Dyspraxia, Florence Welch and me
Dyspraxia is a learning disability that affects Florence Welch and Daniel Radcliffe among countless others. Including me, Melanie. But I plan to research dyspraxia until solutions can be found…
Florence Welch and Daniel Radcliffe. Both famous, both super talented and both dyspraxic, like me. Okay… so not exactly like me, given that I’m neither rich nor famous. You get what I mean.
Dyspraxia is technically classed as a learning disability that affects movements and co-ordination as a result of the brain playing up. I won’t list all the symptoms and such because this isn’t WebMD. In brief, it alters, amongst other things, your co-ordination, spatial awareness, working memory and in turn, your confidence.
I wasn’t ‘diagnosed’ until I was 21 and spent most of my school days feeling like an outcast. My body would not play ball, pardon the pun. The school-age dyspraxic’s worst nightmare? P.E. When I was in secondary school I would beg my mum, each and every week, for a note to get out of P.E. It didn’t help that I went to a school with specialist ‘sports college’ status, meaning they got ludicrous amounts of funding for their P.E department. It was beyond awful. I couldn’t run, catch a ball, throw a ball and I just had no understanding of team sports whatsoever. My mum of course, being the responsible parent she is, made me endure it P.E. on the grounds that it would ‘do me the world of good’ to participate in something I wasn’t great at, given that I was a straight A student to all other intents and purposes. Mum, I love you. I really do. But I lost confidence and even now, as an adult, I have no time or love for sport.
These experiences haunted me, until I was finally ‘diagnosed’ when studying at University. Finally, I wasn’t just a clumsy kid with no talent for sport or team work; there was a reason behind it all. My brain was just wired a little differently to everyone else’s. This isn’t great in terms of co-ordination and motor skills, but has given me a heads-up in other areas such as savant skills and an awesome spelling ability. I was still massively under-confident though. I felt short changed and unsure if I could achieve whatever it was that I was meant to achieve in life. I felt sure I should be doing something amazing, making a difference or, at the very least, something worthwhile.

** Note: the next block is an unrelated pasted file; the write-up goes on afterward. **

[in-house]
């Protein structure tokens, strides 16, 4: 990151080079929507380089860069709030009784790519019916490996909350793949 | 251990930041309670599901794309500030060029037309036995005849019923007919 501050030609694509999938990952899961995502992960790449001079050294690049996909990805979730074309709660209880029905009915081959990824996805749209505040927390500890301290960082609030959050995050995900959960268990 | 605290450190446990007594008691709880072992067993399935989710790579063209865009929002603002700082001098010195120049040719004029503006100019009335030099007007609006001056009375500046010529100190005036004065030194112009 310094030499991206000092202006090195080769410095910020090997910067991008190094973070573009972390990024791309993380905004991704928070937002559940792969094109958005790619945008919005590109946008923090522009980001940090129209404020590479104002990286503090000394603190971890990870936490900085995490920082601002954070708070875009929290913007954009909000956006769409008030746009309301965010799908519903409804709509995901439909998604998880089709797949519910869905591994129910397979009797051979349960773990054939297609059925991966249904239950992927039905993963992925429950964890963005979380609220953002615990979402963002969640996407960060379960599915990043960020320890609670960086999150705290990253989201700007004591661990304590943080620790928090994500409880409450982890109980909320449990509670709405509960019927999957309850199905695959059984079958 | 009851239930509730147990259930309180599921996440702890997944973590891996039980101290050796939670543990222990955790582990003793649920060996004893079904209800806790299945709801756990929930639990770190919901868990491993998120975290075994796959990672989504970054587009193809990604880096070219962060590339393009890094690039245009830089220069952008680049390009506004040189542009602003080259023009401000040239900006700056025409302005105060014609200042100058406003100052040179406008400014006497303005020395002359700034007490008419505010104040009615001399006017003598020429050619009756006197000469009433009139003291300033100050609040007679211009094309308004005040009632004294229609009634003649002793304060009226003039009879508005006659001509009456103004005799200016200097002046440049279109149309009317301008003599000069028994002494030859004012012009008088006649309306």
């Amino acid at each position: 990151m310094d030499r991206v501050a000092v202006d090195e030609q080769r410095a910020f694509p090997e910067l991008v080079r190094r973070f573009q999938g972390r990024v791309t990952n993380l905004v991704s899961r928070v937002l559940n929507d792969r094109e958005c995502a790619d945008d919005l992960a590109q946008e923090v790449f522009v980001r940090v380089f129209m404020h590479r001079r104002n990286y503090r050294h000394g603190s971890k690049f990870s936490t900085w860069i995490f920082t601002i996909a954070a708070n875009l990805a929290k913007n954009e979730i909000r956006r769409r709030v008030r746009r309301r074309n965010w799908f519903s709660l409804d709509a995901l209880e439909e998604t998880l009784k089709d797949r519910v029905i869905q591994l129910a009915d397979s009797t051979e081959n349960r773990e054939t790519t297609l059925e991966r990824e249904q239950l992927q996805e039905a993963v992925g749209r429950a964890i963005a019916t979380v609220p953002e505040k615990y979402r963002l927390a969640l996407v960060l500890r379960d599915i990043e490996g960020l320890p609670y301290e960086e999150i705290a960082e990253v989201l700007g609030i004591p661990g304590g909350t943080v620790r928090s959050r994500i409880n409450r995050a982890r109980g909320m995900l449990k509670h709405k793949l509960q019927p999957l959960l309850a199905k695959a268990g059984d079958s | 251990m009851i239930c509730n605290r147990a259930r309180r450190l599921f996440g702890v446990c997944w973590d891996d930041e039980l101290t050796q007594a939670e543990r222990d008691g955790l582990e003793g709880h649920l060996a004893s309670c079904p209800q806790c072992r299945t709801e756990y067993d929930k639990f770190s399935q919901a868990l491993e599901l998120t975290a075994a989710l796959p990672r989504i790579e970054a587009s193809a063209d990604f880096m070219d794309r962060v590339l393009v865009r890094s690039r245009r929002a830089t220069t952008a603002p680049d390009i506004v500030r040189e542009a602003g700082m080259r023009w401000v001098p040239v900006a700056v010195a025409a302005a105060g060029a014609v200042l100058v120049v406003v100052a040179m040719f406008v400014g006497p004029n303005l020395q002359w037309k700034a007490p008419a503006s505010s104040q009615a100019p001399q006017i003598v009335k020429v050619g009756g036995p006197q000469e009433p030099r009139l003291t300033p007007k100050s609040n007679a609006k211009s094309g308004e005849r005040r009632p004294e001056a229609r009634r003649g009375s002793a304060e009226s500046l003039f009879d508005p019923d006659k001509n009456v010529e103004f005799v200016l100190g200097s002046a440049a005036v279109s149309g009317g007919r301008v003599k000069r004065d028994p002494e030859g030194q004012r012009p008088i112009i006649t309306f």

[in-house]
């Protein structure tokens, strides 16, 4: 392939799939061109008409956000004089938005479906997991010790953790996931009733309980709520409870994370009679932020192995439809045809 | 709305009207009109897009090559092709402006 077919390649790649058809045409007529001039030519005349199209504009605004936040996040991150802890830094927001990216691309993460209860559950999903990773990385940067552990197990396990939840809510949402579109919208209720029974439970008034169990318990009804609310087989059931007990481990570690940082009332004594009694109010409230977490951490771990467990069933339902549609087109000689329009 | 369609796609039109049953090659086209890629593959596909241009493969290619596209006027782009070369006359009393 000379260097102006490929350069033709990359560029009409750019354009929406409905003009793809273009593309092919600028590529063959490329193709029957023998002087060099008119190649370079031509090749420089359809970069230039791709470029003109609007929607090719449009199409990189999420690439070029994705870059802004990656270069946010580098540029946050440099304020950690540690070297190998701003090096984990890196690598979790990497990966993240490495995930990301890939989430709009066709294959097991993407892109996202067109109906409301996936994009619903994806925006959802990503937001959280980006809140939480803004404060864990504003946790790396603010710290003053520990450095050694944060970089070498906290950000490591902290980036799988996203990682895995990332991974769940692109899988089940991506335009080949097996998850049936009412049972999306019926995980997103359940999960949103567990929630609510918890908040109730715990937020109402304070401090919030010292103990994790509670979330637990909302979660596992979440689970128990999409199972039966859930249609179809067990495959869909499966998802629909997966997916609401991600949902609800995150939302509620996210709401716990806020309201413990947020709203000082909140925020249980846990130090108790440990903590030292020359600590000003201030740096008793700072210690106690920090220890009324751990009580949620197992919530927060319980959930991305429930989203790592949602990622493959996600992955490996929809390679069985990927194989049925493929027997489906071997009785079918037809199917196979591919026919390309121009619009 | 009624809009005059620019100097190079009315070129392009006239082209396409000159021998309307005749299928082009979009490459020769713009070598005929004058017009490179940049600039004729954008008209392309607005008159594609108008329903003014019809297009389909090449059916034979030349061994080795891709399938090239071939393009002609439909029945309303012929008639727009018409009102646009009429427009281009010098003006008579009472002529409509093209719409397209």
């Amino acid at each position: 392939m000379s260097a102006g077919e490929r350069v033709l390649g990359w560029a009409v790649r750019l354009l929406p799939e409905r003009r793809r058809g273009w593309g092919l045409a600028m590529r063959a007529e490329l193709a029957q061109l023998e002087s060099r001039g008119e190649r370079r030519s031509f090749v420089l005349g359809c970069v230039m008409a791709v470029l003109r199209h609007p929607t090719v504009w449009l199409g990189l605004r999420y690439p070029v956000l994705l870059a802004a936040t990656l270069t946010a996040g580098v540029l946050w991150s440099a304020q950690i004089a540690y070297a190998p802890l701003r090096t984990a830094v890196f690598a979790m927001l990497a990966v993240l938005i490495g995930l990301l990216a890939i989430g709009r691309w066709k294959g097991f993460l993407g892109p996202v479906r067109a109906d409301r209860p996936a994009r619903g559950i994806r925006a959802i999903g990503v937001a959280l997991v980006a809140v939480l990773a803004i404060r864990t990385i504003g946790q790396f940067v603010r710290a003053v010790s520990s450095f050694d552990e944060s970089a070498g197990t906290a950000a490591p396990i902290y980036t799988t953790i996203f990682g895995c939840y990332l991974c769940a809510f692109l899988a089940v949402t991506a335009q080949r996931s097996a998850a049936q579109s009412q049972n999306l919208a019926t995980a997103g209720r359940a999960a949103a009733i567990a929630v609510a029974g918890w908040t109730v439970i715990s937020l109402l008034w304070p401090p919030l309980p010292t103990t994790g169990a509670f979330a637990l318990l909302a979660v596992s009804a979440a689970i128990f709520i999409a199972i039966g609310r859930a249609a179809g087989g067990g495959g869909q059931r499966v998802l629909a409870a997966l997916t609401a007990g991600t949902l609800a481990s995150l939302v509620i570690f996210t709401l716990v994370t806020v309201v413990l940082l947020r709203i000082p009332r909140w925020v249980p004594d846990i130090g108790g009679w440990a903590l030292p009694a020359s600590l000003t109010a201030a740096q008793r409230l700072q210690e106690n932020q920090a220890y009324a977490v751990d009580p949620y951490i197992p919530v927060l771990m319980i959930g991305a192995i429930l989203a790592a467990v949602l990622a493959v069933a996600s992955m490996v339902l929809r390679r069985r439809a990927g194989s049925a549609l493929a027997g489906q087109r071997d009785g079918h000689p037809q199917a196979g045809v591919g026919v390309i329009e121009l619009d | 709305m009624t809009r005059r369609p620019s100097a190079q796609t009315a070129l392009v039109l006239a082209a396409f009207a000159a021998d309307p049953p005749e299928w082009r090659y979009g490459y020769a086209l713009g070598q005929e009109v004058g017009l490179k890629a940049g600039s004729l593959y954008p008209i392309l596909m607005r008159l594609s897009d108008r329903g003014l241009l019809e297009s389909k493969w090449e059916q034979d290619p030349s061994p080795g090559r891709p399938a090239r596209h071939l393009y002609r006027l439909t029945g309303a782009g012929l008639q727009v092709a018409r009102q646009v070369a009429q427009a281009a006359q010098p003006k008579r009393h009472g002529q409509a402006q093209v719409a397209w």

It wasn’t long after this that I discovered Florence Welch and Daniel Radcliffe were dyspraxics on the down-low. I was amazed! I bet Florence doesn’t sit there worrying that she might fall off the stage whilst performing. She certainly doesn’t care what anyone thinks of her, period. She wears what she wants, and writes weird, wonderful, and hauntingly beautiful lyrics. Basically, she’s telling the world every single day that she won’t let the dyspraxic label get the better of her. The same with Daniel Radcliffe. He auditioned for a role in a major movie, learned a million lines and acted his socks off for the best part of a decade in the Harry Potter franchise. He didn’t worry about doing all those stunts, working with the other actors or remembering where he was meant to be on set. He just got on with it.
That’s when it dawned on me. I was the one standing in my own way. I was letting this label get the better of me by using it as an excuse for things I thought I couldn’t do, including writing this article. So I ripped the label off, a la Florence, and decided what I was going to do with my life. I’m not going to be a singer, on account of being tone deaf. Neither am I going to be an actor given that, well, I’m not interested in pretending to be someone else. I’m going to be an Academic. I’ve signed myself up for grad school, going all the way to Ph.D. level. There isn’t nearly enough research into Dyspraxia in my opinion and without that research there can’t be solutions. So wish me luck, folks! Here’s to me hopefully making things a little easier for every dyspraxic kid out there who has ever begged their mum for a note to get out of P.E.